“You are not bisexual if you are with me,” she said into the night. “And you have to meet your daughter.”

She convinced me. I went to Virginia to meet my six-month-old baby girl.

Rachel had blue eyes like her mother and me. She had wispy blonde hair. She had her mother’s soft open mouth. I held her, scared and nervous.

I kissed them both goodbye at four that afternoon. I had to be out of the house when Rachel’s real father returned from work.

I told Lucy how amazing it had been to hold my daughter.

“I’m sure,” she said. “When will you see her again?” I hadn’t thought of that. Of course, I should see her again.

I invited Emily to bring the baby to visit me. She agreed, and I drove out to pick them up.

By this time, Rachel was walking.

I wasn’t ready for Lucy to meet Emily and Rachel. That was just too weird, I thought.

“I can wait,” Lucy said. “But will you be sleeping with Emily?”

“We haven’t had sex in over a year,” I said. “But what difference would it make if we did?”

“It will make a difference to me,” she said.

I agreed that my sexual relationship with Emily was over.

For a weekend, Emily and I took care of Rachel. Our baby toddled around my room, knocking down books and chewing on album covers. She slept between us at night. Rachel is blurry in every photograph from that weekend, unless she was sleeping.

In time, Lucy would meet Emily and Rachel. We traveled out to see them fairly often, always when her boyfriend was away. I took photographs of my beautiful baby, her beautiful mom, and my beautiful girlfriend, smiling, playing, enjoying one another.

This works, I thought. I can’t believe it, but it works.

One day Emily called to say she was leaving her boyfriend. She was in love with someone else, a guy I had never met named Phil. They were taking Rachel and driving to San Francisco the next day.

I tried to talk her out of doing anything rash. I realized I had absolutely no say in the matter. Emily could do whatever she wanted with our daughter.

Lucy convinced Emily to talk with a friend of ours, a family lawyer who would at least offer some advice. Emily agreed.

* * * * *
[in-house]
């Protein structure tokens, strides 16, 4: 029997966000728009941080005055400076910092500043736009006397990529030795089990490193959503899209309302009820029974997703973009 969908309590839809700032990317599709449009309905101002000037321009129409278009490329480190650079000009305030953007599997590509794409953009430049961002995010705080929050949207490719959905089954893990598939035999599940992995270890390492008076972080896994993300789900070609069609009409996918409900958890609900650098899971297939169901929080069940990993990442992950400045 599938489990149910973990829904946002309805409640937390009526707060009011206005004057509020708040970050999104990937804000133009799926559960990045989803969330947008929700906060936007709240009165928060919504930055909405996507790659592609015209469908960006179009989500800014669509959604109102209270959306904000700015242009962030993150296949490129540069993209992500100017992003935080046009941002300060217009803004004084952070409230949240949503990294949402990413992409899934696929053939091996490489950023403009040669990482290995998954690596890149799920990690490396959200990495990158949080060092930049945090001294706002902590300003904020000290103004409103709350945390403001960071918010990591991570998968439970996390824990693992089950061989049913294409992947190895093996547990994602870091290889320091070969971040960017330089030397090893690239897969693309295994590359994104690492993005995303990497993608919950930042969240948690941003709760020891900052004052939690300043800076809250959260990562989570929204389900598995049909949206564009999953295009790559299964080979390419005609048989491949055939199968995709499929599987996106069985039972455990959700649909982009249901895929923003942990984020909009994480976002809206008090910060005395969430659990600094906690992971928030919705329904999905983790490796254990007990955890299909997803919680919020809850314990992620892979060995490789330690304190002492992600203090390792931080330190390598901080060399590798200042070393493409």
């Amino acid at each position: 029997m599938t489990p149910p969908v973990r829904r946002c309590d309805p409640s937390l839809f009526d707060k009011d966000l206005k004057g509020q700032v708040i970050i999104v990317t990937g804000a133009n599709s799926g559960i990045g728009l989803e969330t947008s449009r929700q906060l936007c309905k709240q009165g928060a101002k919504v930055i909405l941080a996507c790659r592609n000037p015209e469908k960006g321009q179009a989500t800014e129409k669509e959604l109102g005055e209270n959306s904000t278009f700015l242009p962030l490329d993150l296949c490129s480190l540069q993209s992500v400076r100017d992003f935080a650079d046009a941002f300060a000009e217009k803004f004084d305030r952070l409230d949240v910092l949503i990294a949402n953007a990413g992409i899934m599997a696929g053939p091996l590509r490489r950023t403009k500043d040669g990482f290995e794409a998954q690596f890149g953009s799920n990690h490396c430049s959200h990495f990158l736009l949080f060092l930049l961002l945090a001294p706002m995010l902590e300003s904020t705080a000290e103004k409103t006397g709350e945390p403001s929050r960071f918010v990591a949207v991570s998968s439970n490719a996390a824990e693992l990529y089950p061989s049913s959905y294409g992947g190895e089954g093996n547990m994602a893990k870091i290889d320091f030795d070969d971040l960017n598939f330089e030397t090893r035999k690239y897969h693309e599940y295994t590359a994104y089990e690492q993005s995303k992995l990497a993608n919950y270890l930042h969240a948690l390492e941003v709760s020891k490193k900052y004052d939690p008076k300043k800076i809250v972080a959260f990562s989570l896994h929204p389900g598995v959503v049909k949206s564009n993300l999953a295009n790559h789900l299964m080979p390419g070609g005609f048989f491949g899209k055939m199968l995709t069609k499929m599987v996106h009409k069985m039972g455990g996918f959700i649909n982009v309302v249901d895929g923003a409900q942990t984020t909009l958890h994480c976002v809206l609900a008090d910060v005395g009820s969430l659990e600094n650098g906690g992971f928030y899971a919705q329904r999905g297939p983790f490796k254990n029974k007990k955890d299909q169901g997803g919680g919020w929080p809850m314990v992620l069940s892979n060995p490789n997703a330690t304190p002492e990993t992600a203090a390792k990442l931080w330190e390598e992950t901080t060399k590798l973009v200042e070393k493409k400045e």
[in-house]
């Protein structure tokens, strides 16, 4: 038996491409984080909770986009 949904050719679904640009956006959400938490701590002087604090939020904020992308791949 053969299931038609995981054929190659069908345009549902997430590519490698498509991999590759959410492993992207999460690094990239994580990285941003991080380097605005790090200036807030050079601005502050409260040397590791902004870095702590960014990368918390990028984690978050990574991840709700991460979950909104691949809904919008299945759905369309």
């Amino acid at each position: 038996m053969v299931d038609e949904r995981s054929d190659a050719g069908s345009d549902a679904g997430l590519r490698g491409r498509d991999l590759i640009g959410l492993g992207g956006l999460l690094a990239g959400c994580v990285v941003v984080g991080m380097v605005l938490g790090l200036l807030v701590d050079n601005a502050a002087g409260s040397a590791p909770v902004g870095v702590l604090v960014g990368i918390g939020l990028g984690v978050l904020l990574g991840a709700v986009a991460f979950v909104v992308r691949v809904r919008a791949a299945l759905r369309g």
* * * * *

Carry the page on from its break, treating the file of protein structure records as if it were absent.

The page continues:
She took only one part of our friend’s advice. She left a note for her boyfriend saying she was gone for good, and she was taking the baby.

The baby, she added, is not yours. With that, she was gone.

A few months later, Lucy and I flew to San Francisco. We visited their tiny apartment in the shadow of a freeway overpass. We took Rachel to the Presidio and the zoo.

Emily was pregnant. She seemed very happy.

At Christmas, she received a summons. Her ex-boyfriend was suing for custody of Rachel.

Emily and the baby were to appear in court in Virginia, in a small town where the ex-boyfriend’s father was a leading figure. Of course, Lucy and I drove down for the hearings.

When the ex-boyfriend and his family arrived at court for the first hearing, they saw me with Emily. I was holding Rachel. His mother blanched. Rachel was a carbon copy of me.

The ex boyfriend had promised to be civil in these proceedings. He was a sweet guy, and he had my sympathy: his child had been taken away. But I also knew that if he had custody, my tenuous relationship with Rachel would be severed. He had no reason to keep me around as another father.

Emily had a court appointed lawyer who seemed unfamiliar with her case.

His lawyer stood to say that Emily was a pot dealer and devotee of the Grateful Dead. She represented a flight risk as she had already left for San Francisco; furthermore, she was obliged to follow the Grateful Dead to all concerts.

This was pure fabrication. Emily didn’t follow Dead shows. And while she and her ex boyfriend both smoked, it was he who was the dealer.

No matter. The judge concurred with his argument, and ruled that while the case was being decided, Rachel was better off with her father and his family, community members of good standing.

Rachel was taken from Emily’s arms and placed in those of her ex-boyfriend’s mother.

Emily screamed.

Lucy and I were shocked. Our friend the family lawyer had told us that babies generally remain with the mother during a custody battle unless there was a clear danger to the child.

Outside the courthouse, Lucy took Emily by the shoulders. Both were crying.

“Listen to me, Emily. Listen to me!” she said, looking to her eyes. “I am calling my family. We are paying for you to have a real lawyer. You are not losing Rachel. Do you hear me?”

Emily nodded, too stunned to do otherwise.

Lucy called her family. Lucy called lawyers. Lucy wrote checks.

I signed affidavits asserting my paternity. I offered myself for blood tests. I initiated my long relationship with the sovereign government of the State of Virginia.

When the judge issued a final ruling, Rachel stayed with Emily.

That summer, Lucy sat with me as I told my parents I had “important news.” I held Lucy’s hands in my lap.

I was with my girlfriend, but we looked somber. This was clearly not an announcement of our engagement.